Yes, he  can  lay the claim, also, of being  the most versatile sportsman  the school has  produced, and he excelled in several  of these sporting activities as well.

This bright young man skipped form 2 and graduated in the class of 1947.

Keith’s management and leadership skills began to shine shortly after leaving school.  He coached St. George’s College’s Manning & Walker Cup teams, Colts Football & Cricket and Arawaks F.C Atlanta, Georgia and also Manchester Parish Teams with 11 cup wins and three runners up. He was selected by the Jamaica Football Federation to represent the island at a coaching seminar in Mexico. He founded the famous Minor League competition (The longest sponsored competition in the Caribbean.  The development of football in Manchester and St.Elizabeth is largely the result of his tireless efforts.

Keith in his lifetime has been President of nine associations, vice President of five. He studied art at the Edna Manley College for the Visual Arts and has had his paintings exhibited in the States. In the Kissimmee Art Show and Fair,  his paintings won three First Prizes, ten 2nd Prizes and two 3rd prizes.

He initiated the first Art Exhibition in Poinciana Fla.

This all round dedicated Georgian has throughout his life given freely and openly of himself in helping others in both Jamaica and the States.  He has reached out to the young and the elderly in their times of need and many have fond memories of this caring hand as it touched their lives.

Keith has lived a life exemplifying the values of his Jesuit education. A true Georgian.

Robbie Vernon

Editor’s note:  Keith spends his retirement years in an eldercare facility in Kissimmee, Florida. He cherishes phone calls and, more so, visits.  Here is an opportunity for those who have felt his touch of kindness in their lives to give back. He did just that for so many. Be patient if calling- He may be in Physio or other therapy areas. Personal cell # 1-407-927-5615 Address; The Palms- room 211A, 221 Mark Place Blvd, Kissimmee Fla. 34741.Tel # 1-407-935-0200.

Greetings Old Boys and Friends of St. George’s College

The 2010-2011 academic year is well under way.  It was a difficult start, with the loss of our Dean of Sixth Form, Marsha Anderson, who passed away suddenly on September 9, 2010.  She was a wonderful teacher and an efficient Dean.  She was greatly loved and will be sadly missed by staff members, and students, past and present.

This storm was followed by another in the form of Tropical Storm Nicole, which forced the closure of school for three days at the end of September, and caused damage to the ceilings of the Dinand Building which houses our second and third forms.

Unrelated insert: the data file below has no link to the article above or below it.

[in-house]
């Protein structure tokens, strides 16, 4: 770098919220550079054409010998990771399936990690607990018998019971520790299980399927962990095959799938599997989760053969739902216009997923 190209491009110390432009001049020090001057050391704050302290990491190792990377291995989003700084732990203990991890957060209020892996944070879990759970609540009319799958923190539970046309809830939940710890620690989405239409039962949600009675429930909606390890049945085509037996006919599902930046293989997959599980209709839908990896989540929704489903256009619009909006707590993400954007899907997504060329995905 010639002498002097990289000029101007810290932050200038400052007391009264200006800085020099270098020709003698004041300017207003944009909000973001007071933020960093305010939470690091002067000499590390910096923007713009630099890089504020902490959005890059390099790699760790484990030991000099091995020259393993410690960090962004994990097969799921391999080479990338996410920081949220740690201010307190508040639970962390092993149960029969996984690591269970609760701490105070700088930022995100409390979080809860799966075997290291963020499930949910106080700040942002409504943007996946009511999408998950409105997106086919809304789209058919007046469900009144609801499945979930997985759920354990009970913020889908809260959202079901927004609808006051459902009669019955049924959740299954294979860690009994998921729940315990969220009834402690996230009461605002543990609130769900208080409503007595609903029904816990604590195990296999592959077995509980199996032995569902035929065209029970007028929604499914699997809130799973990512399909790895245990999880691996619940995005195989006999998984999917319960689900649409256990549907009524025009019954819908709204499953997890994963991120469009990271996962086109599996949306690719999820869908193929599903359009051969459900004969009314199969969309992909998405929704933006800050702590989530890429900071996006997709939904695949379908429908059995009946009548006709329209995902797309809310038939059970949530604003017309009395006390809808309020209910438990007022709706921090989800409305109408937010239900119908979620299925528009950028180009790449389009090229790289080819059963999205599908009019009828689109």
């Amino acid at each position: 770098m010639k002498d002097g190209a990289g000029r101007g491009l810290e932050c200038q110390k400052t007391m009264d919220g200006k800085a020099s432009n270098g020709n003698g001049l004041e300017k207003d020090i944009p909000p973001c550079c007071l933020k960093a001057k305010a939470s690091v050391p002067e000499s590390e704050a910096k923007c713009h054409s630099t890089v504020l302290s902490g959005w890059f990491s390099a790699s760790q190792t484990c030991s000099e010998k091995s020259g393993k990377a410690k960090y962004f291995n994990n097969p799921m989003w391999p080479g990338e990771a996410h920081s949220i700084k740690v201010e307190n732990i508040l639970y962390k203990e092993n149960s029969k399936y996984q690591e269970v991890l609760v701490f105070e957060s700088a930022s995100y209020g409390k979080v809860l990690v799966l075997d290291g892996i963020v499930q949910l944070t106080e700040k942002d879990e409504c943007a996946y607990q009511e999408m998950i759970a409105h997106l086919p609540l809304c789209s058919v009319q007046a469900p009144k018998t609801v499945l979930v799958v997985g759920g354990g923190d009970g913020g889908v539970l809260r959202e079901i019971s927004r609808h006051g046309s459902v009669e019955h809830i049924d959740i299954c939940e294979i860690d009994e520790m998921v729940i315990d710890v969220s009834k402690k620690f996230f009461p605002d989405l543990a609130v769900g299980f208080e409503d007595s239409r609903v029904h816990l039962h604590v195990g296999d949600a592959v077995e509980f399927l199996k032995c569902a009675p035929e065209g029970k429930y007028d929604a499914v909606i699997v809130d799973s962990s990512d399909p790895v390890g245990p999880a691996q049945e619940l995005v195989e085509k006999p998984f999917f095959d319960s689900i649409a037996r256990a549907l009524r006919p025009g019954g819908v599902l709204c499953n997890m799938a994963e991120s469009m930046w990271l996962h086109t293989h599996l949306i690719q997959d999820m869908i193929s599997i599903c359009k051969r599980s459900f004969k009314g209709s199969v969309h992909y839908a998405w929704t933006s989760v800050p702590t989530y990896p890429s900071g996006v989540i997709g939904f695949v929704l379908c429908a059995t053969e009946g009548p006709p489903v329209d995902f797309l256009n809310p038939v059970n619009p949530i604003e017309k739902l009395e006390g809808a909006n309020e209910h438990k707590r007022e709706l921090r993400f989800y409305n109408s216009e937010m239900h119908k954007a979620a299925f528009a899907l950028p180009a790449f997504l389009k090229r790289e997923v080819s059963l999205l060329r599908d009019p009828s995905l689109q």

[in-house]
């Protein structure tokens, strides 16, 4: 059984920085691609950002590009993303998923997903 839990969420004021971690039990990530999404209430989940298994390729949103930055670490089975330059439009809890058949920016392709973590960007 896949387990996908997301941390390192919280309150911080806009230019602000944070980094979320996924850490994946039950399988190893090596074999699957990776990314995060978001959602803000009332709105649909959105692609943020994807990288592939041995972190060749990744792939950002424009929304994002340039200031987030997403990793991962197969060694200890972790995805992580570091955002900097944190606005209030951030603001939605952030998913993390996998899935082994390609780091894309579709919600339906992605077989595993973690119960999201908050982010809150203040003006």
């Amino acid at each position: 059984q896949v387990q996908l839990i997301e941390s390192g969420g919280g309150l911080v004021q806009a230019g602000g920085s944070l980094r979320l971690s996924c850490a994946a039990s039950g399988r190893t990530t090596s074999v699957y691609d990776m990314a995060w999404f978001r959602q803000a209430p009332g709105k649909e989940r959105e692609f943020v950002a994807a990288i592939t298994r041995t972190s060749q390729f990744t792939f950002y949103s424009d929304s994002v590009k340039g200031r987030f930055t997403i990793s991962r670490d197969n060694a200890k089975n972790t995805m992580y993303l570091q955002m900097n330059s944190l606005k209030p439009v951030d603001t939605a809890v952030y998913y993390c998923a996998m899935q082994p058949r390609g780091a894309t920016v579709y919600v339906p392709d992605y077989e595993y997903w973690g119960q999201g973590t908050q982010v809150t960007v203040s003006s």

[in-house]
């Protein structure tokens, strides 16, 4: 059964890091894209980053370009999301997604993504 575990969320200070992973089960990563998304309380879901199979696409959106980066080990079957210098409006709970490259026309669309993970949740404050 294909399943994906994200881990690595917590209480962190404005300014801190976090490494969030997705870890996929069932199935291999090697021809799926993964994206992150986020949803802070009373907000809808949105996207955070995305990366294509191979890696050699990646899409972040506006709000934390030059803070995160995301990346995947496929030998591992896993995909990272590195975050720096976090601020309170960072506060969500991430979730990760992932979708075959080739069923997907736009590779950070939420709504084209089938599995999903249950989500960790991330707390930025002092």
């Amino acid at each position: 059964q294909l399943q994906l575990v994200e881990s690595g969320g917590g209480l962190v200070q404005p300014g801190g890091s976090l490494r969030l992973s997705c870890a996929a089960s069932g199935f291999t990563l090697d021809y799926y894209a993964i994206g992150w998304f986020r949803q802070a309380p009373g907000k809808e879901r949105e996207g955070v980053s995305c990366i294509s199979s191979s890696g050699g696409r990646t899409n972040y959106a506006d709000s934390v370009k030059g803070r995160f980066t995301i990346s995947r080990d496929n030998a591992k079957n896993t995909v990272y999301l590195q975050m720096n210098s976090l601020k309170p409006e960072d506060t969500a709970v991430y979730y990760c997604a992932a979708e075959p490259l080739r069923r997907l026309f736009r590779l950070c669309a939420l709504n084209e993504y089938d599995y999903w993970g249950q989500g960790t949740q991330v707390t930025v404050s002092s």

Despite the challenges of reopening, the College continues to thrive.  Our theme for the academic year is “Awakening the Leader Within” as we encourage all members of the School Community to utilize their skills and talents positively and to use initiative to solve problems.  This is yielding fruit:

  • Parents are actively and positively involved in a number of activities; mentoring classes, assisting at the gate in the morning and providing breakfast for welfare students.
  • Our first Senior Teachers’ retreat at Breezes Runaway Bay at the end of August, set the tone for the year as Senior Teachers came away with a shared vision of distributed leadership which can only lead to greater success for the College.
  • Our student leaders are working well and together we have established programs to assist especially our most at-risk students to “Awaken the Leader Within”.
  • Staff morale is high and teachers are actively involved in school improvement projects.

Our football teams are well into their season and our basketball teams have just started theirs.  All the teams are doing well.  Our other sports and clubs and societies are active and growing and it is a pleasure to see the positive “busy-ness” of the campus after school each day.

We had a visit on Friday, October 29, 2010 from Chief Armand LeBarge and other officers of the York Regional Police in Ontario.  The group was visiting the island to perform community service with Father Ho Lung’s Missionaries of the Poor.  I was humbled by the presentation of a beautiful plaque that reads “Deeds Speak”, by Chief LaBarge. The group toured the Campus and chatted with teachers and students. In a few minutes of levity, one member of the group demonstrated his football prowess with a group of second form students at P.E.

One of our fourth form students, Mario Spencer, is battling cancer and needs surgery.  Through the generous contributions of the Chase Fund, donations from Old Boys and collections by students, we have managed to identify the funds needed.  Please keep him in your prayers.  One growing area of undeniable need is student welfare. It is a joy to see the Student Council planning fund raisers to meet the needs of fellow students.  This confirms for me that we are meeting our goal of shaping men and women for others and that we are truly on the path to achieving excellence.

I would like to thank the Old Boys Association Ontario Chapter for welcoming me in the summer.  I thoroughly enjoyed the Annual Summer Ball.  Very special thanks to Robbie and Heather Vernon who welcomed me into their home.  We have received the proceeds of the Ball and we thank you; the funds were greatly needed and greatly appreciated.  Thank you for the example of service that you are, and may God likewise bless you all.

Margaret Campbell